There are valid reasons to believe that spending too much screen time close to bedtime may not be the ideal activity, as it risks delaying the onboarding on the first sleep and delaying falling asleep. There’s also a risk of shortening sleep duration and generating more frequent periods of wakefulness, etc.
Are we passing on our screen habits to our children?
Studies demonstrating that “like parent, like child” in terms of screen time are accumulating. It is observed that the more time a parent spends in front of screens, the more their child is exposed at a young age and for extended periods during the day. As parents, becoming aware of and changing our own behavior in the face of this problem can become a lever for positive change for the whole family, given that children imitate parents!
Is screen time a sign that the parent needs a “break”?
Screens often serve as a “break” for parents, because they know full well that their children will be calm and occupied in front of this exciting guardian! However, it’s worth remembering that, depending on their age, children can also take a break with a book, a puzzle, draw, play dough, and so on. For a parent who feels overwhelmed, it may be time to seek help from the “village” surrounding their child, at least occasionally when they realize that screen time is skyrocketing and exceeding the recommendations a bit too often.
Even if the research isn’t quite there yet, we all know that it takes more than a village to raise a child, and that a screen cannot fulfill that role. Accept help from the “village” to give yourself time to get back in touch with your vital needs and recharge your batteries while your child spends their energy.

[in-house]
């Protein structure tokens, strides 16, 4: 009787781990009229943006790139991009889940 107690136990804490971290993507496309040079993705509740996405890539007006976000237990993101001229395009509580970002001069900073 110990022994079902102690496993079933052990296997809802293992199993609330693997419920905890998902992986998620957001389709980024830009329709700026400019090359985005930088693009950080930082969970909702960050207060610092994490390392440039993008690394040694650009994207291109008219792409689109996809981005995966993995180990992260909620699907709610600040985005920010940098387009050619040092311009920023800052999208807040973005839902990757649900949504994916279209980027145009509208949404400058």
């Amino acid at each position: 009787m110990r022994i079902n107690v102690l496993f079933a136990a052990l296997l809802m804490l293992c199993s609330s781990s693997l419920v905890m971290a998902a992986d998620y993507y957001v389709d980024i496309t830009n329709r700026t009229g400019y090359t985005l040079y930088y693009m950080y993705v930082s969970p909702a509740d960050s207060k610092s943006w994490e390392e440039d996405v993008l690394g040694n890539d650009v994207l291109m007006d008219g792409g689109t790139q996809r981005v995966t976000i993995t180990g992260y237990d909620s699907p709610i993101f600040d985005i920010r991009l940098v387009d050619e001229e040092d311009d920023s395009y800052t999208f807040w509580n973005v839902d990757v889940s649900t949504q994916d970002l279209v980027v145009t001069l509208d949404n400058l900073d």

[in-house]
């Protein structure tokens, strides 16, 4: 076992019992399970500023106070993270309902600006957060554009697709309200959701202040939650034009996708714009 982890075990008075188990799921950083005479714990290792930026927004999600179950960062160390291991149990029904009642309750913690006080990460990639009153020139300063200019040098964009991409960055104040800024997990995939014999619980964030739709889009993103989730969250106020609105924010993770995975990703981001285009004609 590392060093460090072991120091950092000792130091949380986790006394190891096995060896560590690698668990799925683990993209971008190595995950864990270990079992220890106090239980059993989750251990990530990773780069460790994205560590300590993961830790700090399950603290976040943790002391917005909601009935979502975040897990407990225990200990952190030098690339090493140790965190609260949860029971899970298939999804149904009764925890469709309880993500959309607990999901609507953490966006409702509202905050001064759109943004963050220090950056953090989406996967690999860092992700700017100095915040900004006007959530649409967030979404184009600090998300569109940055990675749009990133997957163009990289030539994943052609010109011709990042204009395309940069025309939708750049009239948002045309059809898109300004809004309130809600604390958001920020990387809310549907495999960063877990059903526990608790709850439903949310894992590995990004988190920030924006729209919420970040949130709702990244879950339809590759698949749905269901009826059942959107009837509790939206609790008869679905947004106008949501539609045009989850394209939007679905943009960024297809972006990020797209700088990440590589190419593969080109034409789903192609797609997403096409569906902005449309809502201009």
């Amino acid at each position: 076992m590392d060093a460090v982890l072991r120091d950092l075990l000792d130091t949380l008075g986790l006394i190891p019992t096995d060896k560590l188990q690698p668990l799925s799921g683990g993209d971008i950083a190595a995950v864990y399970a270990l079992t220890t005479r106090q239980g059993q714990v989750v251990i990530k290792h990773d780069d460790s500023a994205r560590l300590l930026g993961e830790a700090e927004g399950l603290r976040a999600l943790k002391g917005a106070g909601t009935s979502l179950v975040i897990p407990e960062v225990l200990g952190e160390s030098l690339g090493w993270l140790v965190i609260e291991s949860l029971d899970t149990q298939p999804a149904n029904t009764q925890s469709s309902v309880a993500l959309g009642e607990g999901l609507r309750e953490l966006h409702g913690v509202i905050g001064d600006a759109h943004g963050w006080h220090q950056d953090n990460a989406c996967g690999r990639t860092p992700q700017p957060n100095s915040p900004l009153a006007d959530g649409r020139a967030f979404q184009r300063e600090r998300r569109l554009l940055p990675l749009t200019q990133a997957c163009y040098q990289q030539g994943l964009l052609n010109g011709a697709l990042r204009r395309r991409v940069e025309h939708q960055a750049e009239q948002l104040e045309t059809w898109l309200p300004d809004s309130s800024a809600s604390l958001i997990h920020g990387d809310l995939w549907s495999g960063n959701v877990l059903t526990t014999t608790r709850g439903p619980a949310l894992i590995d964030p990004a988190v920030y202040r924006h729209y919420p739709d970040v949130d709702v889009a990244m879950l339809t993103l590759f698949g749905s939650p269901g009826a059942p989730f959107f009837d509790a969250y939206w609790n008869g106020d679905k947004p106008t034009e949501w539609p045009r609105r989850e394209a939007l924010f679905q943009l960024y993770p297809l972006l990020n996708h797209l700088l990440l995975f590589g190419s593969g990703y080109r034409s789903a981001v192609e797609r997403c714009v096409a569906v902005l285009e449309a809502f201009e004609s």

We bet that the combination of “village + rested parent + spent child” represents a “win-win” formula for the whole family’s sleep, compared with the formula of “screen + child + exhausted parent” formula.
That being said, “once in a while” we can also give ourselves some leeway without thinking that we will “break” our child…
Dear parents, your sleep is important. You can consult the “Your vital need” section for ideas on how to regain control of your nights and your fatigue, and consult our “Resources” page to find support near you, for example.
And, and, and?
There are still many questions surrounding the use of screens. For example, the impacts based on age, the short-term and long-term effects on physical and mental health, and so on.
We invite you to take a look at the current recommendations regarding screen time, and then remember that every child is different. Also it’s up to you to observe how your child reacts to screens and to adapt your family culture accordingly, with confidence and consistency, especially between parents in the same household… Well well, it sounds similar to what is recommended for choosing sleep methods!
Our relationship with screens is a family choice that must be made with confidence, in the light (!) of current knowledge and taking into account our child’s needs and our own.